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Northwestern women’s basketball player previews 2021-22: G/F Sydney Wood

The captain will continue to make waves on both ends of the court.

@nuwbball on Twitter

Believe it or not, we’re less than two weeks away from basketball season. That’s right, both men’s and women’s basketball games are right around the corner. To kick off our coverage of the 2021-22 coverage of the women’s team, we will preview each player on Northwestern’s roster. We begin to wrap it up with senior captain Sydney Wood, from Olney, Md.

Who she is

Senior; 5-foot-11, Olney, Md.; two-time All-Big Ten honorable mention; All-Big Ten defensive team.

2020-21 Stats

34.4 minutes per game; 10.8 points per game; 2.9 assists per game; 5.6 rebounds per game; 2.6 steals per game, 1.1 blocks per game, 50.7 FG%; 25.0 3P%; 64.7 FT%.

2020-2021 Review

In her second year as a starter for Northwestern, Sydney Wood continued to grow and maintain an already solid presence in Joe McKeown’s rotation. Primarily recognized for her defensive play, the senior took large strides on the offensive side of the ball as well, cementing herself as one of the most well-rounded players to step foot on the court in Welsh-Ryan Arena. With the loss of Abbie Wolf and Abi Scheid after the 2019-20 season, Wood needed to improve her offensive game, and that’s just what she did, doubling her points-per-game from 5.1 to 10.8, most of which she did from within the arc.

She continued to impress on the defensive side of the ball, albeit was overshadowed by fellow All-Big Ten defensive team member Veronica Burton. Wood led the Wildcats with 140 total rebounds and also collected a team-leading 28 blocks. Aside from her defensive team honor, Wood earned her spot as an All-Big Ten honorable mention and was recently named a team captain for the upcoming season alongside Burton and Lauryn Satterwhite. The senior has the respect of her teammates as well as McKeown himself, and she is poised remain a consistent contributor to this Wildcat squad, both on and off the court.


Wood’s most dynamic characteristic is her versatility — she has the unique ability to play pretty much anywhere on the court and succeed. Last year’s review would have polled the senior as a largely defensive player, almost acting as a distraction on offense while pushing the ball to her other four teammates for scoring opportunities. However, Wood improved in nearly every point category, boosting her overall field goal and her two-point percentage by around five points. She was the third leading scorer behind Burton and Lindsey Pulliam, and she maintained her role as a playmaker by contributing 73 assists on the season.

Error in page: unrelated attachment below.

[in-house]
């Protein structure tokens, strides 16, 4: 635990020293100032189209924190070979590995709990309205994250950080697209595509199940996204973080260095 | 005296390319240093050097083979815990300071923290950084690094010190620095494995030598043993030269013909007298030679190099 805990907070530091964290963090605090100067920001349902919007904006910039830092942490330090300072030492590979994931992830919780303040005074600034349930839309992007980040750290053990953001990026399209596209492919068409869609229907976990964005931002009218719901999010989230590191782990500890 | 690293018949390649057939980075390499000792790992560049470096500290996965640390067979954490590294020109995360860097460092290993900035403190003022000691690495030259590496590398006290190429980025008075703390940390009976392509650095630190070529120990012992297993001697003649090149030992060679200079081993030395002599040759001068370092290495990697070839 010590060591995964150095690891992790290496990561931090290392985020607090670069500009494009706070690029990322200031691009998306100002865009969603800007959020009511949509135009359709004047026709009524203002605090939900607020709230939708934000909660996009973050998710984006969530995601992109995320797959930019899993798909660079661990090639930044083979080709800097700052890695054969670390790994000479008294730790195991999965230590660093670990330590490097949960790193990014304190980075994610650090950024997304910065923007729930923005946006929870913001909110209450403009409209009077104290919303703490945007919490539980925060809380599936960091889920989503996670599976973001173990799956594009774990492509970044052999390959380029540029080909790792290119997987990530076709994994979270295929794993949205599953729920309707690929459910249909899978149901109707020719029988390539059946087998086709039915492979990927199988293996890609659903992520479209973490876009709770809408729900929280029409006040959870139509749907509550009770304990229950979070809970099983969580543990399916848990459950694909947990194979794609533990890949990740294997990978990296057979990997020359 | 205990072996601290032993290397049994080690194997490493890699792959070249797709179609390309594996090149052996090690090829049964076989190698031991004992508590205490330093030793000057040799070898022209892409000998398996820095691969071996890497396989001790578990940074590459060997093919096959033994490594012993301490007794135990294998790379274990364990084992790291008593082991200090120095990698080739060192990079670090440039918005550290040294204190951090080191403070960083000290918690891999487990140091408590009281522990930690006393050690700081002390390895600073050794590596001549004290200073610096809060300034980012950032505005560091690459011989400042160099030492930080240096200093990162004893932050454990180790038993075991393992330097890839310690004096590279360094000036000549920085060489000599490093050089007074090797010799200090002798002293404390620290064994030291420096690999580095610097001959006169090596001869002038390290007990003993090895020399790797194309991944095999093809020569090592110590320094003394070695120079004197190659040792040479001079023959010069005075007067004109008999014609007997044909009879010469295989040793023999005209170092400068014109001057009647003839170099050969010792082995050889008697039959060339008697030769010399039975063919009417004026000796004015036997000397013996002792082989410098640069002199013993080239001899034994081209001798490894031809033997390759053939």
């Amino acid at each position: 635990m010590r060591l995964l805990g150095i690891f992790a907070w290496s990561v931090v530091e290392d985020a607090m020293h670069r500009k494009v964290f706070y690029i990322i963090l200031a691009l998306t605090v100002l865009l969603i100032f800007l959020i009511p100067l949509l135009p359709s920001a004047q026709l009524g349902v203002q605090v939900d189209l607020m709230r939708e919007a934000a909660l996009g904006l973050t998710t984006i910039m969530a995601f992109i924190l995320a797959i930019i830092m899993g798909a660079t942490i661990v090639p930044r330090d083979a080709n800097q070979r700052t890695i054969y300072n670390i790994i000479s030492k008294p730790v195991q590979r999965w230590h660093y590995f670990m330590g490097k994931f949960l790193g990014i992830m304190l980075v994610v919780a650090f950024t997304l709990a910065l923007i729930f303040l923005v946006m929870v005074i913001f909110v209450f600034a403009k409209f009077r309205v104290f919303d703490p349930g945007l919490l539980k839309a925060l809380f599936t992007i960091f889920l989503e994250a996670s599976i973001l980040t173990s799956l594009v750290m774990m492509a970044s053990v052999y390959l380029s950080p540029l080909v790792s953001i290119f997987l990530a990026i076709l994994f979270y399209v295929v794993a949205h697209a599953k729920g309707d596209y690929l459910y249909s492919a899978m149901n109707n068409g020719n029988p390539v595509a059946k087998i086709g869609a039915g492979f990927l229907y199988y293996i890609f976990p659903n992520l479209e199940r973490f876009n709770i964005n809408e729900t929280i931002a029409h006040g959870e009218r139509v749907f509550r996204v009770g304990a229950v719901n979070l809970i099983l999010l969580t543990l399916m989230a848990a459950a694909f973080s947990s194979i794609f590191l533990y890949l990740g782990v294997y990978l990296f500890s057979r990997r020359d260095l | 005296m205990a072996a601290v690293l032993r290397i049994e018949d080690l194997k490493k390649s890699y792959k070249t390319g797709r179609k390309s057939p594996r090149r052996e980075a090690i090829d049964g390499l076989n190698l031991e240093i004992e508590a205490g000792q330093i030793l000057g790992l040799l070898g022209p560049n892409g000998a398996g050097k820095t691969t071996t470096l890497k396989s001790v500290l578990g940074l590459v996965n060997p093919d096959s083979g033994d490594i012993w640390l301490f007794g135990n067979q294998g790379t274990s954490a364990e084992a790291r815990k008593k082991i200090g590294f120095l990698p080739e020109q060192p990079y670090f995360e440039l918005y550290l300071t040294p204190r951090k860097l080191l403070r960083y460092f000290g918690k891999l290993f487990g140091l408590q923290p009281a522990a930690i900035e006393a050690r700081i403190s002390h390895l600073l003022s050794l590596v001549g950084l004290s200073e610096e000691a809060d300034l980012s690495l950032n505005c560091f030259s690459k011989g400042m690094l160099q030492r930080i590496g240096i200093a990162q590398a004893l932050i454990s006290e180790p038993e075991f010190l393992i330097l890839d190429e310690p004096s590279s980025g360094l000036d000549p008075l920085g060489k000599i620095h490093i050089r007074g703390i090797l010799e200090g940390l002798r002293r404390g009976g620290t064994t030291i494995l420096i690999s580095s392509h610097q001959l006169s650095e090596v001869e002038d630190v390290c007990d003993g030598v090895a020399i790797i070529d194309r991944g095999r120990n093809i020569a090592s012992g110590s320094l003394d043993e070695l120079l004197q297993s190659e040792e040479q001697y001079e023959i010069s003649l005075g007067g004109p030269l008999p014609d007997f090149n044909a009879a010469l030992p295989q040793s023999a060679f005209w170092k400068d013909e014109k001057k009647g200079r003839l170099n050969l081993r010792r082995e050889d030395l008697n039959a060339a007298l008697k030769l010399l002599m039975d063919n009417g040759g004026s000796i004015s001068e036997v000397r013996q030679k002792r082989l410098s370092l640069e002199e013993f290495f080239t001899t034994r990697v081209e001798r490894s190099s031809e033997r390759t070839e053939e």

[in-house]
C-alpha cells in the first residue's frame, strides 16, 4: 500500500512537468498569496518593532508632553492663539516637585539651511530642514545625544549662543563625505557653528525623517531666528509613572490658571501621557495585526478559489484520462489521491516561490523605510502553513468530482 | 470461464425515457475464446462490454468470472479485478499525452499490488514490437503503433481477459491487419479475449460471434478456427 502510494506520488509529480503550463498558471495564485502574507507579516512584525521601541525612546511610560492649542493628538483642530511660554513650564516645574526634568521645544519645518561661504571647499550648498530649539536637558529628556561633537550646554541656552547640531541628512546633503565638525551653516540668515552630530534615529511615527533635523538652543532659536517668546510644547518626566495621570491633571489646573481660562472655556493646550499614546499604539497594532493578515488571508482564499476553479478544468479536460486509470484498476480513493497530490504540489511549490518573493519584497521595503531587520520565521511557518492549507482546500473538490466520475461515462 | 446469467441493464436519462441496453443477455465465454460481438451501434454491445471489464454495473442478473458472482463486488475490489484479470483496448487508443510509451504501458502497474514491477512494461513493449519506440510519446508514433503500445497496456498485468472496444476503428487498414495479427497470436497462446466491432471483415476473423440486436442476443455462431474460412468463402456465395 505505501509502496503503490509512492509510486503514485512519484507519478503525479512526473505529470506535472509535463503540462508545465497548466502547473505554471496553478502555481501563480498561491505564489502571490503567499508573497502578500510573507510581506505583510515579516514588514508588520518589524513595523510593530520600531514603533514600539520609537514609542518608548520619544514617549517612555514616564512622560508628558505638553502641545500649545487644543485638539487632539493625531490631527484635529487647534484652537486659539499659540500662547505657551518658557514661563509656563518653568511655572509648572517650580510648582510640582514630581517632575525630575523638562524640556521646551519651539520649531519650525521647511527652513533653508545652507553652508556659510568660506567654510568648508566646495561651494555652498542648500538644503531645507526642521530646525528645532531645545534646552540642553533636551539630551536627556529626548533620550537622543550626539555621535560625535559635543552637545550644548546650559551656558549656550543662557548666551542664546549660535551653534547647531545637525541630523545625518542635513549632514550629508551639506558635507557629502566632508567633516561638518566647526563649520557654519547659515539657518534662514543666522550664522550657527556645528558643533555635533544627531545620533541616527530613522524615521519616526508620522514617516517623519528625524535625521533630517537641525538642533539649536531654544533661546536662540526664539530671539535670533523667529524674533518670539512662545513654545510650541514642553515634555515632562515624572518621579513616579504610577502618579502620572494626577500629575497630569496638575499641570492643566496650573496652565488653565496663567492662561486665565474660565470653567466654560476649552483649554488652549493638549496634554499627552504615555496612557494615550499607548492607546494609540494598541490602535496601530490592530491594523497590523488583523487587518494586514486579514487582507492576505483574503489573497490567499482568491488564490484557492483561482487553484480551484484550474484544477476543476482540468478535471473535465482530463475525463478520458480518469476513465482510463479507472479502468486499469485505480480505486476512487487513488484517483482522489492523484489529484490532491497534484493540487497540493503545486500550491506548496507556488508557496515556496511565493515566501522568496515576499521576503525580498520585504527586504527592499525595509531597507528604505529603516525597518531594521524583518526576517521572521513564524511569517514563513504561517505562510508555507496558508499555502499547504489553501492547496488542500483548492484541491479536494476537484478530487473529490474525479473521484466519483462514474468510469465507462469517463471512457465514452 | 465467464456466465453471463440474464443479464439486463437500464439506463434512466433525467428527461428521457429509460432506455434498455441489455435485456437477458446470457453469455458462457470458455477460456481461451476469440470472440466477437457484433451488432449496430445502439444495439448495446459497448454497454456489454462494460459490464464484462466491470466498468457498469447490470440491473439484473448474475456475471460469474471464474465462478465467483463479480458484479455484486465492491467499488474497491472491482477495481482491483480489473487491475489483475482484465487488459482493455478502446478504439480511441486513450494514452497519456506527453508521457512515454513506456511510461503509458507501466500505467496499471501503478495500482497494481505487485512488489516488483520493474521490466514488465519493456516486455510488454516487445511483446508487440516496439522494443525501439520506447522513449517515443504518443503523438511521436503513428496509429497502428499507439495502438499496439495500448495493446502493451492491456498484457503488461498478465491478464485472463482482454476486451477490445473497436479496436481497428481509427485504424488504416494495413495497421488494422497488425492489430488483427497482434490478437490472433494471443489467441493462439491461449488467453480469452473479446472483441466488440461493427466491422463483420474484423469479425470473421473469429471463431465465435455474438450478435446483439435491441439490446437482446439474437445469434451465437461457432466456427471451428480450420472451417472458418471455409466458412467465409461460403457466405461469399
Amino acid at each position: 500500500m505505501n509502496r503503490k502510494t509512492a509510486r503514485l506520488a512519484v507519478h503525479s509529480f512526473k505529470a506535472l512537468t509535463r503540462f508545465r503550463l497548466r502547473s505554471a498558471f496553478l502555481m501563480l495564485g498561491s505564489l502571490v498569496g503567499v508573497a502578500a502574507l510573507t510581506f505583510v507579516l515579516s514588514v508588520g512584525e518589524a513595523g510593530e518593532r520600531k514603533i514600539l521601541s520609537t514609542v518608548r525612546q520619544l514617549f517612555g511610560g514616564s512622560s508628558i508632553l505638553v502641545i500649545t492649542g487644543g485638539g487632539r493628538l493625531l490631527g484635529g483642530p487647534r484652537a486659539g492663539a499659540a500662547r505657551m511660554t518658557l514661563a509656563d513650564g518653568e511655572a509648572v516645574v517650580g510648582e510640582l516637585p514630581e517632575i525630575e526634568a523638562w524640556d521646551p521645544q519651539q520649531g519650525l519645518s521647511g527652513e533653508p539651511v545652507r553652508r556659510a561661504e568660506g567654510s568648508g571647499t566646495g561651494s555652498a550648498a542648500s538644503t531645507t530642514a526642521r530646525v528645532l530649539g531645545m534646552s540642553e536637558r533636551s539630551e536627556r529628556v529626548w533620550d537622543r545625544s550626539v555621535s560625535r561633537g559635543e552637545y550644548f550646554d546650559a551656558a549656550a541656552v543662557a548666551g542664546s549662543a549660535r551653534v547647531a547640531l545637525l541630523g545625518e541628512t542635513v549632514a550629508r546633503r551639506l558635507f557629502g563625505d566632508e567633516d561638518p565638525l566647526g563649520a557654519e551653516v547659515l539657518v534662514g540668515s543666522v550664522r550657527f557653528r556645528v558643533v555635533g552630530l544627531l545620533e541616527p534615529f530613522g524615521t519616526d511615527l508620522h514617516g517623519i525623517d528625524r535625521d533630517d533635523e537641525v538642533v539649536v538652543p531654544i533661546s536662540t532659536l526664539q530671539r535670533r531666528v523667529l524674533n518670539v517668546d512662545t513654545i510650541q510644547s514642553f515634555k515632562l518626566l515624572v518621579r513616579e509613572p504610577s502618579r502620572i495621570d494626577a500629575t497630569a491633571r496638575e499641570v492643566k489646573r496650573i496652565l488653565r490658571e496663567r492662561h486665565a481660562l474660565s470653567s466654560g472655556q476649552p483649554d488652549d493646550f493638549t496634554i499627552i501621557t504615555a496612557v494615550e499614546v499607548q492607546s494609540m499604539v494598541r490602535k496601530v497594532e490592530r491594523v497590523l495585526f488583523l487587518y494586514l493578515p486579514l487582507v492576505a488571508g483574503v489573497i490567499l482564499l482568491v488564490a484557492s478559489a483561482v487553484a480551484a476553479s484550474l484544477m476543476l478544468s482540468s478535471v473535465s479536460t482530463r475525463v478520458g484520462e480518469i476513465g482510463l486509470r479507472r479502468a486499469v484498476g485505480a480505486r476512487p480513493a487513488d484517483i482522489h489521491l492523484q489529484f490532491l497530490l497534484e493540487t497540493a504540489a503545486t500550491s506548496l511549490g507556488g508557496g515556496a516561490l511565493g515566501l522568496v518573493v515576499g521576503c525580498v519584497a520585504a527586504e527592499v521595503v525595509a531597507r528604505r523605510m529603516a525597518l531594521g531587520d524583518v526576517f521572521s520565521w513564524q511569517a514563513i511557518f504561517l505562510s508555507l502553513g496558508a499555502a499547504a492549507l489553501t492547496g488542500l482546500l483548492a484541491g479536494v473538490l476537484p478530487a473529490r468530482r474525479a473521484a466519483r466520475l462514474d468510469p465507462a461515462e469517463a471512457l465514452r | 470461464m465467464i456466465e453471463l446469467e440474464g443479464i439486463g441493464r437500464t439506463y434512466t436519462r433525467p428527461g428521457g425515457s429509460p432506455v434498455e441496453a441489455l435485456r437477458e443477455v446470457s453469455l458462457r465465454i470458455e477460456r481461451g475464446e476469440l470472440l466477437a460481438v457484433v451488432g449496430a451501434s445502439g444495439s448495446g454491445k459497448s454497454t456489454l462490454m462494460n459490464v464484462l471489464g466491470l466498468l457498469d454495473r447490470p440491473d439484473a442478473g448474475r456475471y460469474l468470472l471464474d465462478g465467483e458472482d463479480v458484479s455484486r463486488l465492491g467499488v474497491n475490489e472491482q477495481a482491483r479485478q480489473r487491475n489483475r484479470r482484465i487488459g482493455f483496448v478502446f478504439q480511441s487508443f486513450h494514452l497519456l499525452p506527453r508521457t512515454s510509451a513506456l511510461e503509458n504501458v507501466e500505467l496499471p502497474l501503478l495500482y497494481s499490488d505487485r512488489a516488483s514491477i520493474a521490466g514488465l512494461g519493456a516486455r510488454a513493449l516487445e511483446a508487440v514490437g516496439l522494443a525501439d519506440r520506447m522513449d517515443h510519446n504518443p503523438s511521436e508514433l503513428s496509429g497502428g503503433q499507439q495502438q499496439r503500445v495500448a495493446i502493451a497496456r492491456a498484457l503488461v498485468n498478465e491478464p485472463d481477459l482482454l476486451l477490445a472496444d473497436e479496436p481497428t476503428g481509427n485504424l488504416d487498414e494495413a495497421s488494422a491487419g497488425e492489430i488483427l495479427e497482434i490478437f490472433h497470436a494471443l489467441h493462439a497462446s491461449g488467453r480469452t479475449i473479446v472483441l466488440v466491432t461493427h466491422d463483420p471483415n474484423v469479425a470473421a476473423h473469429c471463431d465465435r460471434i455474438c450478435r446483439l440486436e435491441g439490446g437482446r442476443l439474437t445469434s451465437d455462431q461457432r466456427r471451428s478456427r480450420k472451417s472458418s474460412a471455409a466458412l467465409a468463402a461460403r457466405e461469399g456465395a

Again, you can’t mention Wood without mentioning her proficiency on defense. A keystone of McKeown’s blizzard formation alongside Burton, she was not someone opponents wanted to make sloppy offensive plays around, as she averaged 2.6 steals per game and frequently managed to slip in and disrupt offensive plays. Additionally, she cemented herself as one of the top 10 shot-blockers in the conference and recorded 79 defensive rebounds. As an anchor of the blizzard defense, Wood is a crucial piece in maintaining Northwestern’s defensive success and her experience will help acclimate the ‘Cats’ wealth of younger players to its complicated, fast-paced play.


While Wood’s offensive production improved drastically last season, some holes still remained in her play. The captain was not a fan of pulling up from downtown, with a whopping 97.8% of her shots coming from inside of the arc. Last season she attempted a total of eight three-point shots and only made two, putting her far below average by both team and conference standards. Her ability to make shots from the free throw line isn’t ideal for a starting player either, as she only finished 64.7% of her free throw chances, putting her in the bottom third of NCAA players nationally. Aside from shooting, Wood’s main drawback is her tendency to turn the ball over. For a player of her seniority, sloppy play shouldn’t be a factor, but Wood led the Wildcats with 2.2 turnovers per game last season. Though there aren’t many gaping problems in Wood’s play, there are some small tweaks the senior could make to clean up her play as the season begins.


In most simple terms, expectations are high for Wood this season. She has been a consistent starter for McKeown and her experience on this team is invaluable, especially for underclassmen on the squad. Without Pulliam and Jordan Hamilton in the starting five anymore, Wood will have to rise to Burton’s level in terms of her offensive play. Especially because Northwestern struggled scoring points last season, any improvements in Wood’s free throw and three-point shooting could be the difference between losing and winning close games. The senior should continue to play an integral role in McKeown’s blizzard scheme and maintain the defensive prowess Northwestern already displays, with improved offensive efficiency, Wood could be the other double-threat the Wildcats need to make another run at the conference title.